174 Years After Historic Convention, Women Still Feel Their Rights Are in Question
SENECA FALLS, N.Y. — One hundred and seventy-four years after the first women’s rights convention was held in this bucolic hamlet in the Finger Lakes region of upstate New York, speakers gathered here to ponder their rights under a Constitution that suddenly seemed inhospitable to them.
The gathering, planned long before the U.S. Supreme Court held the Constitution does not confer a right to abortion in the landmark case of Dobbs v. Jackson Women’s Health Organization, was intended to both celebrate the launching of the women’s suffrage movement and acknowledge that much remains to be done.
After Dobbs, both underlying themes gained more urgency, as attendees were forced not only to reckon with the future of their social and civil rights, but also with the idea that a single branch of government could simply take them away.
“I think women are going through a very traumatic time right now,” said Kelli Owens, executive director of the New York State Office for the Prevention of Domestic Violence.
In a sense, she said, contemporary women are seeing the historical trauma confronted by the original Seneca Falls attendees coming back to haunt them.
“I just think about the fact my daughter, who is 23 now, has fewer rights than I ever had,” Owens said.
On Wednesday, just as the meeting began, New York State Inspector General Lucy Lang observed, “the integrity of government is a woman’s issue.”
This week’s meeting took place just steps away from the town’s Wesleyan Chapel where, over the course of two days in July 1848, Elizabeth Cady Stanton and Lucretia Mott ignited the embers of the women’s rights movement.
This year, five guest speakers spoke movingly of the powerful contributions women have made throughout U.S. history and of how far women still have to go to protect and preserve what should be their unalienable rights.
Reflecting on Dobbs, Lang told attendees that as a 25-year-old attorney at the start of her career, she had made the choice to have an abortion.
That decision, she said, “enabled me to plan a family and a career that give me the ability to do this meaningful work.”
Recent data collected by the Guttmacher Institute, a research and policy organization committed to advancing sexual and reproductive health and rights, shows there were 930,160 abortions in the United States in 2020.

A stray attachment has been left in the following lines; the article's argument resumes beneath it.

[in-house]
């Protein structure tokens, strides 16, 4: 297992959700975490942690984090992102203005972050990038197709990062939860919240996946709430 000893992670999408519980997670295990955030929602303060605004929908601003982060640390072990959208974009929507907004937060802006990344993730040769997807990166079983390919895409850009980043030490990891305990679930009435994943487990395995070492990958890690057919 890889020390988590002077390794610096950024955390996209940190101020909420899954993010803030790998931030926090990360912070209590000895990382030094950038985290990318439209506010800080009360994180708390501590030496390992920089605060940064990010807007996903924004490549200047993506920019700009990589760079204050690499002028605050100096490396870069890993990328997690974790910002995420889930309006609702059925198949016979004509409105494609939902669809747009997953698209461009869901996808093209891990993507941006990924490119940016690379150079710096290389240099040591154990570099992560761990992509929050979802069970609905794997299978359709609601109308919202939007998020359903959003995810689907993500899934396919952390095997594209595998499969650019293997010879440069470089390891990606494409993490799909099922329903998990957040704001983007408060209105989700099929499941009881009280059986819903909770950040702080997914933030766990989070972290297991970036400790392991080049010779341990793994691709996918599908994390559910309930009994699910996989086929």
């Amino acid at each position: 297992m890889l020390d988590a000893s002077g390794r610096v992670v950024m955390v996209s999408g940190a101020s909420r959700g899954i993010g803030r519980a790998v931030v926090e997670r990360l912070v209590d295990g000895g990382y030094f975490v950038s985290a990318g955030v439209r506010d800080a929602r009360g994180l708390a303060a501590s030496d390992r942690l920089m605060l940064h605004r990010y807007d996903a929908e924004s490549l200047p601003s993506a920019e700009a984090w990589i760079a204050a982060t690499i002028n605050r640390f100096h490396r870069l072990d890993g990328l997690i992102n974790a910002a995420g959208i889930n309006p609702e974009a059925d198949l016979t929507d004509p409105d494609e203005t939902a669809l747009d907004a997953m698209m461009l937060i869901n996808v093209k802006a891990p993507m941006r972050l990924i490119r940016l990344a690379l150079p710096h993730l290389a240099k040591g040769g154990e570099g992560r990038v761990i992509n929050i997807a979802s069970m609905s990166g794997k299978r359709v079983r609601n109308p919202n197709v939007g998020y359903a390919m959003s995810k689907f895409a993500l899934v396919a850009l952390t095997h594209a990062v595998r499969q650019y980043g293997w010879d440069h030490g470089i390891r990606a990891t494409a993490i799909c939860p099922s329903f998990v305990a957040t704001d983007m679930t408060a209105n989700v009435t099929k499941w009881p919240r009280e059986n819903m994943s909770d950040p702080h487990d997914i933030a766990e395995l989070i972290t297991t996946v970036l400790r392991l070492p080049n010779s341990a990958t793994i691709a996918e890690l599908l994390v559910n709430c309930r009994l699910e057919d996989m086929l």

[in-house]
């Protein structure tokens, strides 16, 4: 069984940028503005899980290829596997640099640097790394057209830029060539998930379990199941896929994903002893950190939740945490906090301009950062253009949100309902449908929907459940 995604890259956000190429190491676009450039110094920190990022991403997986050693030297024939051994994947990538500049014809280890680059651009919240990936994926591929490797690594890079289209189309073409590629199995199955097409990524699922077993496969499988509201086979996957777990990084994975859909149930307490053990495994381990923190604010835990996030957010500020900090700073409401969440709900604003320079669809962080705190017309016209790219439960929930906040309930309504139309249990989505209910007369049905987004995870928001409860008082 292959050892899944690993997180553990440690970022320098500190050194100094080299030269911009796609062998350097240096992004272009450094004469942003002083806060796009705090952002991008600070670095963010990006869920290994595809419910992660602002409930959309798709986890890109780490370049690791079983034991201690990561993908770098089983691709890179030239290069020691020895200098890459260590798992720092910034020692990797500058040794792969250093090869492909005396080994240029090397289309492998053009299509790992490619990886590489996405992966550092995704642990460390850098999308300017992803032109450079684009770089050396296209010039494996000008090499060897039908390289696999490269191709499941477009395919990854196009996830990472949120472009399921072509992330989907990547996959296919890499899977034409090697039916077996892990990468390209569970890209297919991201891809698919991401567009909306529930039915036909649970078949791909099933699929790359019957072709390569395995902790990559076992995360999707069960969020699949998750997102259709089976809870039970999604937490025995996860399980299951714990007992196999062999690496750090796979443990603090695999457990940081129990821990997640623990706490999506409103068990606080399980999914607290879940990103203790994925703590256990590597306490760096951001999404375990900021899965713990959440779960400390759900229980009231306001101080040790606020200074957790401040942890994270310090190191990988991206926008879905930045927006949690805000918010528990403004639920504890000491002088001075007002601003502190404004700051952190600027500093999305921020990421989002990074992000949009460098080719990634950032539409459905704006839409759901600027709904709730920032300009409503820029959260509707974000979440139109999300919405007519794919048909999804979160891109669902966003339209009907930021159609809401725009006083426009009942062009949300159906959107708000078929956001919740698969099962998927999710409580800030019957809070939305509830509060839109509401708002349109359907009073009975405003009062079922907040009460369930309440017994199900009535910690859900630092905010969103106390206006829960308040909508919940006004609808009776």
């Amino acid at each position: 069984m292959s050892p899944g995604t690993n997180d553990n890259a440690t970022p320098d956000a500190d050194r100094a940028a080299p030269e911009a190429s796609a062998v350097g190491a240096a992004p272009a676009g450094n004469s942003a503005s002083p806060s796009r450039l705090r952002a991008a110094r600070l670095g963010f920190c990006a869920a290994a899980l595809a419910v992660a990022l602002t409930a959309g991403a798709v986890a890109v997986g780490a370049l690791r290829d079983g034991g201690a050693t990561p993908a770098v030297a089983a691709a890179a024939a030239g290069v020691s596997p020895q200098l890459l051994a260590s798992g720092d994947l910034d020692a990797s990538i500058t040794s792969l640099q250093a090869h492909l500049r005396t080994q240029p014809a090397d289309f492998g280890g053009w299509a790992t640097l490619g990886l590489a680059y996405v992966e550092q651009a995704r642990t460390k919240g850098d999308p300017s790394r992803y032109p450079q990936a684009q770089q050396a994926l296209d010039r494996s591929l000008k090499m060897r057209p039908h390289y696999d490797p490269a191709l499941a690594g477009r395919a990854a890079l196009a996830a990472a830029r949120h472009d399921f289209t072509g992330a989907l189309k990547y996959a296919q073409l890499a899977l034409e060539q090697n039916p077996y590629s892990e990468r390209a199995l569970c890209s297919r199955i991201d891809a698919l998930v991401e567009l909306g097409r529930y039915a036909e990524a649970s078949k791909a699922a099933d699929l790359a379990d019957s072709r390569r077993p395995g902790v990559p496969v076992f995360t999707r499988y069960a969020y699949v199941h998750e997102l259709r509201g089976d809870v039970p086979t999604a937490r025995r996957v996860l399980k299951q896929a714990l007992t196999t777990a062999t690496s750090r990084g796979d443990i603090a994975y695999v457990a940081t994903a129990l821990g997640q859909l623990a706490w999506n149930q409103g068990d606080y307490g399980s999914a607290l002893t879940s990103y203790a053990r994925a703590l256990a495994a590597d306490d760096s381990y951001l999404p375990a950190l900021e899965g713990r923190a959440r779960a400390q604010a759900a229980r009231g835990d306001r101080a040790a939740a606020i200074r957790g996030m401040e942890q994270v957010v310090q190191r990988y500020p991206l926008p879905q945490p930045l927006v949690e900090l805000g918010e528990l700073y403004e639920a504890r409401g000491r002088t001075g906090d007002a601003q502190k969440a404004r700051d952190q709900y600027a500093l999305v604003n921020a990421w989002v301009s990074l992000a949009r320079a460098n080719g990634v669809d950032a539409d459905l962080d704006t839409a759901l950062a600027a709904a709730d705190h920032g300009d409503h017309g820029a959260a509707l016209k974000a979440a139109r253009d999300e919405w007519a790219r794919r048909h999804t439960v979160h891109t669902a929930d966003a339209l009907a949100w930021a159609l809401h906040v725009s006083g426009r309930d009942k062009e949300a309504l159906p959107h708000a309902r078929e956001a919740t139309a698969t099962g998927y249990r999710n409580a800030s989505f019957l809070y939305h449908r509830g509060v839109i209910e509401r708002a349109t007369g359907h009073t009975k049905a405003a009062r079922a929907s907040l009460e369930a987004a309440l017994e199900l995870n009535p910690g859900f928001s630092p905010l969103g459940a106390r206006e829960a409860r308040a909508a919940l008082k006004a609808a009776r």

The institute expects that number to plunge sharply, as 13 states have made abortion illegal since the Dobbs decision was announced and more are likely to follow.
Just days before this week’s conference got underway, the media was filled with stories about a 10-year-old rape victim who had to travel from her home state of Ohio to neighboring Indiana to receive an abortion.
With that case in mind, Owens said that when abortion is a topic of discussion, those doing the talking must think of how it will impact every woman and girl.
“Eighty-five percent of women who are in domestic violence situations report reproductive coercion and we often don’t think of that as a society,” Owens said. “We don’t paint that picture of what this looks like for somebody.”
“Women are going to die and women are going to be forced into motherhood when they aren’t ready. Children are going to be forced into motherhood when they’re not ready. It’s a frightening time,” she continued.
Panelists also noted that many women who will now have to deal with the impact of Dobbs also suffered the trauma of domestic violence that spiked during the lockdown in the early months of the coronavirus pandemic.
In 2020, domestic abuse calls rose 25%-30%, according to a recent report in The American Journal of Emergency Medicine. In the United States, the National Coalition Against Domestic Violence reports one in three women have experienced some form of physical violence from an intimate partner. On a typical day, domestic violence hotlines receive nearly 20,000 calls or more than 13 calls per minute.
Owens said much of New York state’s domestic abuse support is based on the shelter system, which she said is not the first option most people choose to embrace.
“The question then is: How are we providing safety and support for people outside the shelter system?” she said.
“We are really trying to look at what we learned through COVID, to change the system so that we are looking at different options and letting survivors tell us what they need as opposed to what we think they need,” she said.
Owens went on to say that continuing to find these alternative solutions for women living in dangerous situations is critical to their survival.
Administrative Judge Kathie Davidson is dean of the New York State Judicial Institute, a center for education and research designed to enhance the quality of the courts throughout the state.
She noted that one solution she worked on during the pandemic was creating safe havens in churches such as the AME Zion Church in Auburn, New York. These havens allowed women to safely and discreetly come under the court’s protection and share their stories.
“The first case we had involved a very wealthy woman seeking an order of protection from her attorney husband, who had access to her computer and to her mother’s computer, and so the only truly safe haven she could find was to go to a church,” Davidson said.
Owens said at a time when women are deeply concerned about the effects of Dobbs on top of enduring issues like domestic abuse, it’s particularly important that they make themselves aware of and participate in local politics.
“It’s important to recognize that the people we put in those positions are the ones who ultimately make decisions about women’s rights,” she said. “It isn’t always about the president or the Supreme Court. Sometimes it’s about the people you elect to the local school board.”
Eden can be reached at firstname.lastname@example.org
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